If you take the rosy specs off your eyes, and look at the New Testament record, you will see that the New Testament does not hide the sins that are committed in the church. It tells us of Ananias and Sapphira who lied, and were judged instantly with death (Acts 5). It doesn’t gloss over the things that were going on in the church, but tells of them, e.g., the partisan conflicts (“I am of Paul, I am of Apollos, I am of Cephas, I am of Christ,” 1Cor.1:12; 3:4) and the spiritual pride of those who say, “We possess spiritual gifts; we speak in tongues, and are super­ior to other Christians”.

The New Testament does not hide the ugly conduct in the early church, but tells us of the Galatians who taught that we need some­thing more than Christ for salvation, namely, circumcision and the keeping of the Law — in addition to Christ (Gal.5:4). So some Gentiles thought they had to be like the Jews and be circumcised. The New Testament also tells us of the Colossians who worship­ angels (Col.2:18). There is also Demas who abandoned Paul and went back to enjoy the world (2 Tim.4:10). There is Simon Magus, a baptized magician, who did his share of mischief in the early church (Acts 8).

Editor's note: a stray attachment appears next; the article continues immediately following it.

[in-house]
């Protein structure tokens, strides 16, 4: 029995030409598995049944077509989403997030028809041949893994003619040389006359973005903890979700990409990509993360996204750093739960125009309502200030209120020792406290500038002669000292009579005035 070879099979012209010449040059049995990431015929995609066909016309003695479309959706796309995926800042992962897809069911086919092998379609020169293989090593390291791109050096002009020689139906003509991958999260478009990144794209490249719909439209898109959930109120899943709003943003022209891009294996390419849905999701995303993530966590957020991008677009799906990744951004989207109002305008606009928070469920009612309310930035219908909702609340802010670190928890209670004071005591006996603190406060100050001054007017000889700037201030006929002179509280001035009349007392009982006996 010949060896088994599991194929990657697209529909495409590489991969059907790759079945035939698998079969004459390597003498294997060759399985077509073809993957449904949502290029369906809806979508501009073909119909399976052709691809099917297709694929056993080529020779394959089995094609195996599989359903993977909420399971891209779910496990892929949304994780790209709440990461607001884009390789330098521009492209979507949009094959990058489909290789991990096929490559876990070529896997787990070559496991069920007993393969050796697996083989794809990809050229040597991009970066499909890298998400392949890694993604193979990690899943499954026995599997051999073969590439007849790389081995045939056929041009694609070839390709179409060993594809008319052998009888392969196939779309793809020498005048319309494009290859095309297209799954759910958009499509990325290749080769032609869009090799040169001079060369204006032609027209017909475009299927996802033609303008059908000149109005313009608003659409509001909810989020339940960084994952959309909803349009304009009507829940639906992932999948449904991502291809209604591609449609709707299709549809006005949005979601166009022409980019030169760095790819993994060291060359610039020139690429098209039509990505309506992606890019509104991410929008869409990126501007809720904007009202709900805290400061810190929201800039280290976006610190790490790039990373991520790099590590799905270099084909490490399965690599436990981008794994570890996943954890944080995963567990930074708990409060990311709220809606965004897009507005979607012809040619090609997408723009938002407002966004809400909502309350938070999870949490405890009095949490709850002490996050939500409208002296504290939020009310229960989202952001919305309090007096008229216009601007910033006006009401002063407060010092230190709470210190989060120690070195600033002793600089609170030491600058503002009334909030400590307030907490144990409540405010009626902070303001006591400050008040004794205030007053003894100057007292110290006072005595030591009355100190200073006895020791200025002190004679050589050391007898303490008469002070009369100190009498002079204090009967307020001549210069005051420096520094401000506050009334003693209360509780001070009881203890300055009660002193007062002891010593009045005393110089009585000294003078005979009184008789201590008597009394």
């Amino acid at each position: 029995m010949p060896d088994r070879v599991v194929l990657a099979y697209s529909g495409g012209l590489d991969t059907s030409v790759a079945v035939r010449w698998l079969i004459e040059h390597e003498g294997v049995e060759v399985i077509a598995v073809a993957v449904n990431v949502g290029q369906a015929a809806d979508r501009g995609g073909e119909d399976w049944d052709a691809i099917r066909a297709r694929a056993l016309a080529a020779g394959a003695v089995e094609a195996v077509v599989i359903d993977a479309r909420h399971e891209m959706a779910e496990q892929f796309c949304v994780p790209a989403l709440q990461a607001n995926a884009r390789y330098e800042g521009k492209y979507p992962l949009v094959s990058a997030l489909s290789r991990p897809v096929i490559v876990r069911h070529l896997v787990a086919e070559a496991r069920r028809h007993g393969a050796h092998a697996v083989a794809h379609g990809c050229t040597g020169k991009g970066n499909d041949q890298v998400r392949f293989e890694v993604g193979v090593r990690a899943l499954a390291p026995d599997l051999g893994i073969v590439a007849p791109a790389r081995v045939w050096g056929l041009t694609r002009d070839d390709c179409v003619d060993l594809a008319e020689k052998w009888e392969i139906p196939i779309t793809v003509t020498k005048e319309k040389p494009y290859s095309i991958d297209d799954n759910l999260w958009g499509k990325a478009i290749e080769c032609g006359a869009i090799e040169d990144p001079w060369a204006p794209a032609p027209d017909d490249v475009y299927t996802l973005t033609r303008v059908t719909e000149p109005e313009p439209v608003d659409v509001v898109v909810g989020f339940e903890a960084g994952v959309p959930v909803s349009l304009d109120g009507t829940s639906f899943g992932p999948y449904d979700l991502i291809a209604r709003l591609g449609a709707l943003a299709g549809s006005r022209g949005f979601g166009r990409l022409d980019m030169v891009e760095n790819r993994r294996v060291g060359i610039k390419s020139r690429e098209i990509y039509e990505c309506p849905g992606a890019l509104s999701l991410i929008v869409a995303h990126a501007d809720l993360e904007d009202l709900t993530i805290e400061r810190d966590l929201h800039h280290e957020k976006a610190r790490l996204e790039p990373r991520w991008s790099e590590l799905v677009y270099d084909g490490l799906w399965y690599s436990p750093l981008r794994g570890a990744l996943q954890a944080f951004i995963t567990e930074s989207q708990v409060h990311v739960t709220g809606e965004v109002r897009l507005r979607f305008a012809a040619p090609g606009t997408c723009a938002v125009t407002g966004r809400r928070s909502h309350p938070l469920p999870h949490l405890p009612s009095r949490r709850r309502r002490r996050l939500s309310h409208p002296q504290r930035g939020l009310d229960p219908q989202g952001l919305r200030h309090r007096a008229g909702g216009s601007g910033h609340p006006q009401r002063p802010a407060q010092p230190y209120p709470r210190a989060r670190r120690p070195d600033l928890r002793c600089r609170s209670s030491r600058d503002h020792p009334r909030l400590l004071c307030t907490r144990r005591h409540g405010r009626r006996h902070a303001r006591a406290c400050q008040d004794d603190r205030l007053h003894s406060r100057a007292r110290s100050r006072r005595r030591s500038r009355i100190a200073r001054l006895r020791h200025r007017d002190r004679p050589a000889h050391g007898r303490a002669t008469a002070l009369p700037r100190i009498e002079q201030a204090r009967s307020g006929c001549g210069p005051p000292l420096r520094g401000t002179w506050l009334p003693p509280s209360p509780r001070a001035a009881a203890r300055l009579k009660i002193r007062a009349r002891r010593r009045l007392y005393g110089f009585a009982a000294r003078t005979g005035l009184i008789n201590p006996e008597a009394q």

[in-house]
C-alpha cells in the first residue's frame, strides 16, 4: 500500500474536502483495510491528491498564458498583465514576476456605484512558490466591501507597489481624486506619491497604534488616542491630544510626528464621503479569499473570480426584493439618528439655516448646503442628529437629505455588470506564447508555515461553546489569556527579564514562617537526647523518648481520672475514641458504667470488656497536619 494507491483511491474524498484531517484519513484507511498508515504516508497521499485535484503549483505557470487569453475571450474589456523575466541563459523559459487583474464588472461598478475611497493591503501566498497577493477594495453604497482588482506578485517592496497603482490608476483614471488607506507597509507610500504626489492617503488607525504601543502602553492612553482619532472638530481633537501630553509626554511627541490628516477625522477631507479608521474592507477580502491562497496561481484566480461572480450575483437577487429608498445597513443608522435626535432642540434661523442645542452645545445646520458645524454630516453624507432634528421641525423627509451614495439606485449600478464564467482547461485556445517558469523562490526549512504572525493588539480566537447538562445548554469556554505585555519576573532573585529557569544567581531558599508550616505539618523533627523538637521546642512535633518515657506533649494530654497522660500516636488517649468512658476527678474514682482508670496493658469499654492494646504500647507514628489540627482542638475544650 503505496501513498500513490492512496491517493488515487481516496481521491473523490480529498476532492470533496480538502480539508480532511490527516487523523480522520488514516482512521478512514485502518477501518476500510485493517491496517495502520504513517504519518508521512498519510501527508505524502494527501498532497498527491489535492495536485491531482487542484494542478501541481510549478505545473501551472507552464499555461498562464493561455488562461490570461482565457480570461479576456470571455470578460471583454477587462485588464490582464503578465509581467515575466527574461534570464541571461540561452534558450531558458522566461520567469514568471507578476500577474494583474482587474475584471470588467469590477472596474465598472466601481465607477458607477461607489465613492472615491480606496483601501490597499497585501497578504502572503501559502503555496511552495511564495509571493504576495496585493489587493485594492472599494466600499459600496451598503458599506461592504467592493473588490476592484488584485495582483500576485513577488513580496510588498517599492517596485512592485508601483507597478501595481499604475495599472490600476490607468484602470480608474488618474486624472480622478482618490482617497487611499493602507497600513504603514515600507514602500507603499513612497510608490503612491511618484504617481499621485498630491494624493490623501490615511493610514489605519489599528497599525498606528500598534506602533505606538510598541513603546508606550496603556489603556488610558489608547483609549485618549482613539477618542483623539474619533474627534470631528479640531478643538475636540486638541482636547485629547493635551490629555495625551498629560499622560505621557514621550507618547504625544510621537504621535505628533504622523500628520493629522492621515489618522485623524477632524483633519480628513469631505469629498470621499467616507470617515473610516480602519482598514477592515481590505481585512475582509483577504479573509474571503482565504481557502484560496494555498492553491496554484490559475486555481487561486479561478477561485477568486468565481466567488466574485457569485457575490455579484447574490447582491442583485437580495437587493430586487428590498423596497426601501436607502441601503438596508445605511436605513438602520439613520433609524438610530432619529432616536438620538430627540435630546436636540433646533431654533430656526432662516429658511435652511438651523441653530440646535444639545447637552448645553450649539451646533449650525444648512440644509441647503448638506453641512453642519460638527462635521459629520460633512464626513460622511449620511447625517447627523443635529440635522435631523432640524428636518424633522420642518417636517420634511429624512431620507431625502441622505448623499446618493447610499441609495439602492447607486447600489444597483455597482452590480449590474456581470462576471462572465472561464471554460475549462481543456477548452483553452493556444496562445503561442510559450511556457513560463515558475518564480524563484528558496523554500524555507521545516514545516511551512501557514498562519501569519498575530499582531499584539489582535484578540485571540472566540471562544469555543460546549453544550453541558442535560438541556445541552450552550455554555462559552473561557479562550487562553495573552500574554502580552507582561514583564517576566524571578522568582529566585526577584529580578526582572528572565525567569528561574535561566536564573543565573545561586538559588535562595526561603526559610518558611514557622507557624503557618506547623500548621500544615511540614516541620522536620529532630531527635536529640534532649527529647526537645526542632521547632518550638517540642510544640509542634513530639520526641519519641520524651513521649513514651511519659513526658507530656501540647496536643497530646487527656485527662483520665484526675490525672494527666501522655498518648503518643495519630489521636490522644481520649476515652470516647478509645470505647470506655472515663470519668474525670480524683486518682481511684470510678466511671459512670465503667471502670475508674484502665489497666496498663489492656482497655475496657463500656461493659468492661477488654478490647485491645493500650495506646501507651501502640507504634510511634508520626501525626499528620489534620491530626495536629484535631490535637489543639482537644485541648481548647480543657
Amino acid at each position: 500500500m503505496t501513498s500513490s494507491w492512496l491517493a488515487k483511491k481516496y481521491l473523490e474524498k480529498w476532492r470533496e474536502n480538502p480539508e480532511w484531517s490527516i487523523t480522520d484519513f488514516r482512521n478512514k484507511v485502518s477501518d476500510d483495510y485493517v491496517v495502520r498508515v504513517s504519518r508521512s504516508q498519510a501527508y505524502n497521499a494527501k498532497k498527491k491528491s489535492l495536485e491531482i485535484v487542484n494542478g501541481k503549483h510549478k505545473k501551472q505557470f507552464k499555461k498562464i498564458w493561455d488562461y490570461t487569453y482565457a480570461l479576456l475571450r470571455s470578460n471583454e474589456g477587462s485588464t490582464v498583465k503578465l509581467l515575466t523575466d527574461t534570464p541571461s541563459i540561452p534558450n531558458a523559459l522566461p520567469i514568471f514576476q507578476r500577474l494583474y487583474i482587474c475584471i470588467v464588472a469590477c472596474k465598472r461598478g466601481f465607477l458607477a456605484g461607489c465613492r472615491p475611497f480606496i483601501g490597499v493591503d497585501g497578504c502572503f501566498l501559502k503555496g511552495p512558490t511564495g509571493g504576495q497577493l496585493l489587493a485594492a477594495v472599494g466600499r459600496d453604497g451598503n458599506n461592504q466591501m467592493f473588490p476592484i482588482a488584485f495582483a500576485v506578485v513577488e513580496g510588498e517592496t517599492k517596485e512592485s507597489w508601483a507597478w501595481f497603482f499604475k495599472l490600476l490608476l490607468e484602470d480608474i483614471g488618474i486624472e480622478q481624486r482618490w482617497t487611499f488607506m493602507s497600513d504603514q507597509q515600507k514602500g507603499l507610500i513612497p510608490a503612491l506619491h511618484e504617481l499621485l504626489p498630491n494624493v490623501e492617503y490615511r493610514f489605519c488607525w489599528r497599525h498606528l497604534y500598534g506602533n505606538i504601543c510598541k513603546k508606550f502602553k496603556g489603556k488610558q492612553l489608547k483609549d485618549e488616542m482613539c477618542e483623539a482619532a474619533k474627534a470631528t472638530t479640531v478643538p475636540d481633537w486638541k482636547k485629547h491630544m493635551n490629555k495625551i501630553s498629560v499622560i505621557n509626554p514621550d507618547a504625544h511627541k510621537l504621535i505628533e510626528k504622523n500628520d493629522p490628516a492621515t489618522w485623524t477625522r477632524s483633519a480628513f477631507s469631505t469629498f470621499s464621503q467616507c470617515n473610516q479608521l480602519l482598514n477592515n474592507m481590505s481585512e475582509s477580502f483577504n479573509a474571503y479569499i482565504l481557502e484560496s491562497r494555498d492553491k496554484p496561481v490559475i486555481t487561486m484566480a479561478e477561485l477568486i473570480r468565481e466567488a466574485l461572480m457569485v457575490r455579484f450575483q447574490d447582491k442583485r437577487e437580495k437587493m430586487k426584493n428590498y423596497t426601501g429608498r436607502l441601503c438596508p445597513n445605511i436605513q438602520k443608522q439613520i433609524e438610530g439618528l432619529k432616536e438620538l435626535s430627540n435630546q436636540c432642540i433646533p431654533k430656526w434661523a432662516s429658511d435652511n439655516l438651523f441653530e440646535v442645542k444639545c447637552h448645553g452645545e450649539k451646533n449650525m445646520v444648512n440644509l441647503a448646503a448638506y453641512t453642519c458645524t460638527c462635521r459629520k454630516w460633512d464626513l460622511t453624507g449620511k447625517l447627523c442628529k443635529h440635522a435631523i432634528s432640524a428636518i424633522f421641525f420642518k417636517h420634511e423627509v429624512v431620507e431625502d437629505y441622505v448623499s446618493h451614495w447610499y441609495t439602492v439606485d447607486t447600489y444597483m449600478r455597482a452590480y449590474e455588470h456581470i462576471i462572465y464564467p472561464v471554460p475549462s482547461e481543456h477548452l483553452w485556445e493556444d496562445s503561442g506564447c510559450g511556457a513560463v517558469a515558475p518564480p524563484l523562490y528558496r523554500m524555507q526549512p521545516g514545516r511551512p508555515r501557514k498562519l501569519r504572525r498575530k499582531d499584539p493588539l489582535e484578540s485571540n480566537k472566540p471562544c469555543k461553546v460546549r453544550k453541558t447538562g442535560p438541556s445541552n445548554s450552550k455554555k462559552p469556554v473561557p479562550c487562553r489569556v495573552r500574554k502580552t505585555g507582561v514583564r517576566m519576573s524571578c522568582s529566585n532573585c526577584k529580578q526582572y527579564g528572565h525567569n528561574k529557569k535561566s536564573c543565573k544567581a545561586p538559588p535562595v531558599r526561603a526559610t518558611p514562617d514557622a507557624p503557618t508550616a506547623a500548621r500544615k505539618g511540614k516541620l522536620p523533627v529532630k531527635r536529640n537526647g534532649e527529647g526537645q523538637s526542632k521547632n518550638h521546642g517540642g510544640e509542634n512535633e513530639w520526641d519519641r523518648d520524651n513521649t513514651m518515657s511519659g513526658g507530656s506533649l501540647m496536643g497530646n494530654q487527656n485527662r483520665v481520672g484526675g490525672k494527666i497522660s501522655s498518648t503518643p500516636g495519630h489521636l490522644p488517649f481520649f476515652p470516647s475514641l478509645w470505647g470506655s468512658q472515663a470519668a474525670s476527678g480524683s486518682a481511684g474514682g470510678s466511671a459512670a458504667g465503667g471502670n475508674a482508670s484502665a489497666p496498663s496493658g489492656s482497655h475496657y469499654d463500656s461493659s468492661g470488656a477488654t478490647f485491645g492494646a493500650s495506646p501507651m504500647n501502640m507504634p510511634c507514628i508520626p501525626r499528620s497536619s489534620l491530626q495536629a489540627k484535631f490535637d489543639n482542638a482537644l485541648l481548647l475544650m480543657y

And there was the lack of love, so much so that James had to rebuke the church:

For if a man wearing a gold ring and fine clothing comes into your assembly, and a poor man in shabby clothing also comes in, and if you pay attention to the one who wears the fine cloth­ing and say, “You sit here in a good place,” while you say to the poor man, “You stand over there,” or, “Sit down at my feet,” have you not then made distinctions among yourselves and become judges with evil thoughts? (James 2:2–4, ESV)

But we look at the early church with rosy specs, don’t we? We think that the early church was wonderful, yet they had their fail­ings. So Peter says that God’s judgment begins with the household of God, the church (1 Peter 4:17). The next verse says, “But if it is with difficulty that the righteous is saved, what will become of the god­less man and the sinner?” (v.18, NASB).

God will cut us off if we do not fulfill our task

I have just painted for you the picture that God sees. Whether in the Old Testament or the New, God is looking for faithful people. It brings tears to our eyes that it is as hard today as in the New Testament age for God to find somebody who walks with him. This was also true of the Old Testament age. The history of the Old Testament had been dark, so it is our hope that under the new covenant, in which we are given the power of the Holy Spirit to live victoriously, there would be multitudes today who walk with God.